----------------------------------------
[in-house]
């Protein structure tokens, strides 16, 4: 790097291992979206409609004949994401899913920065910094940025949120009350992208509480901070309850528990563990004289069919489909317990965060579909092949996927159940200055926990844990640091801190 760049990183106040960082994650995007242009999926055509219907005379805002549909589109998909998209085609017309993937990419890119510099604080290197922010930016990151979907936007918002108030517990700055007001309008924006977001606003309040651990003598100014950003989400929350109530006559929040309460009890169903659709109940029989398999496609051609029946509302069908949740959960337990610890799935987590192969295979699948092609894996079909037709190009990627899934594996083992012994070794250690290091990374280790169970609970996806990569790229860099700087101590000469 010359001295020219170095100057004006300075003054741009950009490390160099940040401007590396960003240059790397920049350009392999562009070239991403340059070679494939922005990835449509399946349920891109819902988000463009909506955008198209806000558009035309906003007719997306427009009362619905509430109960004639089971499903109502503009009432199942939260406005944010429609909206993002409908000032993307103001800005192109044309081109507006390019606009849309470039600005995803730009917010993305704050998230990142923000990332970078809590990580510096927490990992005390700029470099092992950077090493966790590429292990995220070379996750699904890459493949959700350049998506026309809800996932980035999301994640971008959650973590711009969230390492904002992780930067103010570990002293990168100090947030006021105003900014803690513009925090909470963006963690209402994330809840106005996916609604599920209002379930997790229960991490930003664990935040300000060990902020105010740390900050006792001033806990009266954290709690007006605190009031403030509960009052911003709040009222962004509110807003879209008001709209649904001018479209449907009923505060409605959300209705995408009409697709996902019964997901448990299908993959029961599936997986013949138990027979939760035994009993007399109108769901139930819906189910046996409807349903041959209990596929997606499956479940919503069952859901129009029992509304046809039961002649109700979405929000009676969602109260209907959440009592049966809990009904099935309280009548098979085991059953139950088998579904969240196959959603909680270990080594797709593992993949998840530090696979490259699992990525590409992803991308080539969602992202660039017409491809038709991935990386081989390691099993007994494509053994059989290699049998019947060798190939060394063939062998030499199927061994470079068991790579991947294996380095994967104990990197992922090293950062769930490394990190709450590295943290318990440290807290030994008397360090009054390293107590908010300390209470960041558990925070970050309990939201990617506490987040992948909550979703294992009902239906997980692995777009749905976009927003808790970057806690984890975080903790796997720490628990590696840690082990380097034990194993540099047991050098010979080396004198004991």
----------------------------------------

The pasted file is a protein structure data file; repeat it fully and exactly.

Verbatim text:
[in-house]
């Protein structure tokens, strides 16, 4: 790097291992979206409609004949994401899913920065910094940025949120009350992208509480901070309850528990563990004289069919489909317990965060579909092949996927159940200055926990844990640091801190 760049990183106040960082994650995007242009999926055509219907005379805002549909589109998909998209085609017309993937990419890119510099604080290197922010930016990151979907936007918002108030517990700055007001309008924006977001606003309040651990003598100014950003989400929350109530006559929040309460009890169903659709109940029989398999496609051609029946509302069908949740959960337990610890799935987590192969295979699948092609894996079909037709190009990627899934594996083992012994070794250690290091990374280790169970609970996806990569790229860099700087101590000469 010359001295020219170095100057004006300075003054741009950009490390160099940040401007590396960003240059790397920049350009392999562009070239991403340059070679494939922005990835449509399946349920891109819902988000463009909506955008198209806000558009035309906003007719997306427009009362619905509430109960004639089971499903109502503009009432199942939260406005944010429609909206993002409908000032993307103001800005192109044309081109507006390019606009849309470039600005995803730009917010993305704050998230990142923000990332970078809590990580510096927490990992005390700029470099092992950077090493966790590429292990995220070379996750699904890459493949959700350049998506026309809800996932980035999301994640971008959650973590711009969230390492904002992780930067103010570990002293990168100090947030006021105003900014803690513009925090909470963006963690209402994330809840106005996916609604599920209002379930997790229960991490930003664990935040300000060990902020105010740390900050006792001033806990009266954290709690007006605190009031403030509960009052911003709040009222962004509110807003879209008001709209649904001018479209449907009923505060409605959300209705995408009409697709996902019964997901448990299908993959029961599936997986013949138990027979939760035994009993007399109108769901139930819906189910046996409807349903041959209990596929997606499956479940919503069952859901129009029992509304046809039961002649109700979405929000009676969602109260209907959440009592049966809990009904099935309280009548098979085991059953139950088998579904969240196959959603909680270990080594797709593992993949998840530090696979490259699992990525590409992803991308080539969602992202660039017409491809038709991935990386081989390691099993007994494509053994059989290699049998019947060798190939060394063939062998030499199927061994470079068991790579991947294996380095994967104990990197992922090293950062769930490394990190709450590295943290318990440290807290030994008397360090009054390293107590908010300390209470960041558990925070970050309990939201990617506490987040992948909550979703294992009902239906997980692995777009749905976009927003808790970057806690984890975080903790796997720490628990590696840690082990380097034990194993540099047991050098010979080396004198004991």